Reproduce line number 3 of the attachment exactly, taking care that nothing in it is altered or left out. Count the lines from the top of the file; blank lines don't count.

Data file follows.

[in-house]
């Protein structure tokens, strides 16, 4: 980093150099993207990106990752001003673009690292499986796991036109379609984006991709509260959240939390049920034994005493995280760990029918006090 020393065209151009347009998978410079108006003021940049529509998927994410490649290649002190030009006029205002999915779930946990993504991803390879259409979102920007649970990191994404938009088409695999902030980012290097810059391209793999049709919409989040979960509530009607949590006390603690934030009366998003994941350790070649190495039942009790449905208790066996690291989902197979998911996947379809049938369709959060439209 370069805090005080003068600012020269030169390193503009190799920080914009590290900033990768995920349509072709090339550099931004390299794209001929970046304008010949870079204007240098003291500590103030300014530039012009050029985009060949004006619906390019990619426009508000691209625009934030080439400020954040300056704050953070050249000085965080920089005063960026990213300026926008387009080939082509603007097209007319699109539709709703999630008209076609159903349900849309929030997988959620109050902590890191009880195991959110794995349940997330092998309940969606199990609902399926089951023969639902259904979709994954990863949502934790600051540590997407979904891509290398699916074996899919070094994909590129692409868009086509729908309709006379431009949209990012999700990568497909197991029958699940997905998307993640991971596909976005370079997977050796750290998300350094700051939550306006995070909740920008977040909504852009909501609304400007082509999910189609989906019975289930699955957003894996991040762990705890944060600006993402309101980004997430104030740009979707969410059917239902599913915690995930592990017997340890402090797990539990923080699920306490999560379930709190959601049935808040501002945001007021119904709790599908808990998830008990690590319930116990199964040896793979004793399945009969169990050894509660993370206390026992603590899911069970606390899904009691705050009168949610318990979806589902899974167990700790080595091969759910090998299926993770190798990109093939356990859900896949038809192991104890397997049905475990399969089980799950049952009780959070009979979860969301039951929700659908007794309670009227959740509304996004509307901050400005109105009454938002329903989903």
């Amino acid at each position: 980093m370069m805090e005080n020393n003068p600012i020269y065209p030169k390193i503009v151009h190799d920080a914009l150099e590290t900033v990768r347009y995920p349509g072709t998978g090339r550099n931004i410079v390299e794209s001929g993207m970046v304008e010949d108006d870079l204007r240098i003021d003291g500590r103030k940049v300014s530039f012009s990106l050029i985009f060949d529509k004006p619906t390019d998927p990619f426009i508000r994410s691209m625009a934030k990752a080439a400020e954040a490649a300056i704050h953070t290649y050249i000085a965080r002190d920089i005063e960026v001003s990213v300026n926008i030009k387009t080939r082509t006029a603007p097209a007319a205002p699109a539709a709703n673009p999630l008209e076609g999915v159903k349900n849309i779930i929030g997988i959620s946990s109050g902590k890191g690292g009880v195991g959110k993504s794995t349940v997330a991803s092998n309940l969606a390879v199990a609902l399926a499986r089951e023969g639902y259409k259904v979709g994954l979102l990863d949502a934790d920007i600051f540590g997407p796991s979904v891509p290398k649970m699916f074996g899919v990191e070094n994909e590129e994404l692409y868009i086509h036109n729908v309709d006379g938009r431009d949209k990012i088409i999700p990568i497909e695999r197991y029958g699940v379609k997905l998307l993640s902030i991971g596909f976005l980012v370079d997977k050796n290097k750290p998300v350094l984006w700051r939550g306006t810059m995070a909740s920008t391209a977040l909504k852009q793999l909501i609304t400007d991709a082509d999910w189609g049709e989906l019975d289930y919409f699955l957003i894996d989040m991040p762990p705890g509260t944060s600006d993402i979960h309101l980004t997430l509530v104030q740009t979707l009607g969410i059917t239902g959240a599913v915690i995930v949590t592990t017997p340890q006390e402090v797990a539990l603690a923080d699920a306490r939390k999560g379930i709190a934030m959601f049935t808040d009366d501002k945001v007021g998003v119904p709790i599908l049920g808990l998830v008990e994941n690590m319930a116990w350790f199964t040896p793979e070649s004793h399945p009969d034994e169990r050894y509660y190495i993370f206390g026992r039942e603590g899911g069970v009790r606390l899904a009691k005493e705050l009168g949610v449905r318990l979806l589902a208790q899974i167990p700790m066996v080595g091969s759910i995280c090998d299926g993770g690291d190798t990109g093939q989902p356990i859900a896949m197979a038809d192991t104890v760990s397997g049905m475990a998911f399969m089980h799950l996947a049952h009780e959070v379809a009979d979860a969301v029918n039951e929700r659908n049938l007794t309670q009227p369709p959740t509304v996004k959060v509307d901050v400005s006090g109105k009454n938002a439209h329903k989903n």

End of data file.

């Amino acid at each position: 980093m370069m805090e005080n020393n003068p600012i020269y065209p030169k390193i503009v151009h190799d920080a914009l150099e590290t900033v990768r347009y995920p349509g072709t998978g090339r550099n931004i410079v390299e794209s001929g993207m970046v304008e010949d108006d870079l204007r240098i003021d003291g500590r103030k940049v300014s530039f012009s990106l050029i985009f060949d529509k004006p619906t390019d998927p990619f426009i508000r994410s691209m625009a934030k990752a080439a400020e954040a490649a300056i704050h953070t290649y050249i000085a965080r002190d920089i005063e960026v001003s990213v300026n926008i030009k387009t080939r082509t006029a603007p097209a007319a205002p699109a539709a709703n673009p999630l008209e076609g999915v159903k349900n849309i779930i929030g997988i959620s946990s109050g902590k890191g690292g009880v195991g959110k993504s794995t349940v997330a991803s092998n309940l969606a390879v199990a609902l399926a499986r089951e023969g639902y259409k259904v979709g994954l979102l990863d949502a934790d920007i600051f540590g997407p796991s979904v891509p290398k649970m699916f074996g899919v990191e070094n994909e590129e994404l692409y868009i086509h036109n729908v309709d006379g938009r431009d949209k990012i088409i999700p990568i497909e695999r197991y029958g699940v379609k997905l998307l993640s902030i991971g596909f976005l980012v370079d997977k050796n290097k750290p998300v350094l984006w700051r939550g306006t810059m995070a909740s920008t391209a977040l909504k852009q793999l909501i609304t400007d991709a082509d999910w189609g049709e989906l019975d289930y919409f699955l957003i894996d989040m991040p762990p705890g509260t944060s600006d993402i979960h309101l980004t997430l509530v104030q740009t979707l009607g969410i059917t239902g959240a599913v915690i995930v949590t592990t017997p340890q006390e402090v797990a539990l603690a923080d699920a306490r939390k999560g379930i709190a934030m959601f049935t808040d009366d501002k945001v007021g998003v119904p709790i599908l049920g808990l998830v008990e994941n690590m319930a116990w350790f199964t040896p793979e070649s004793h399945p009969d034994e169990r050894y509660y190495i993370f206390g026992r039942e603590g899911g069970v009790r606390l899904a009691k005493e705050l009168g949610v449905r318990l979806l589902a208790q899974i167990p700790m066996v080595g091969s759910i995280c090998d299926g993770g690291d190798t990109g093939q989902p356990i859900a896949m197979a038809d192991t104890v760990s397997g049905m475990a998911f399969m089980h799950l996947a049952h009780e959070v379809a009979d979860a969301v029918n039951e929700r659908n049938l007794t309670q009227p369709p959740t509304v996004k959060v509307d901050v400005s006090g109105k009454n938002a439209h329903k989903n």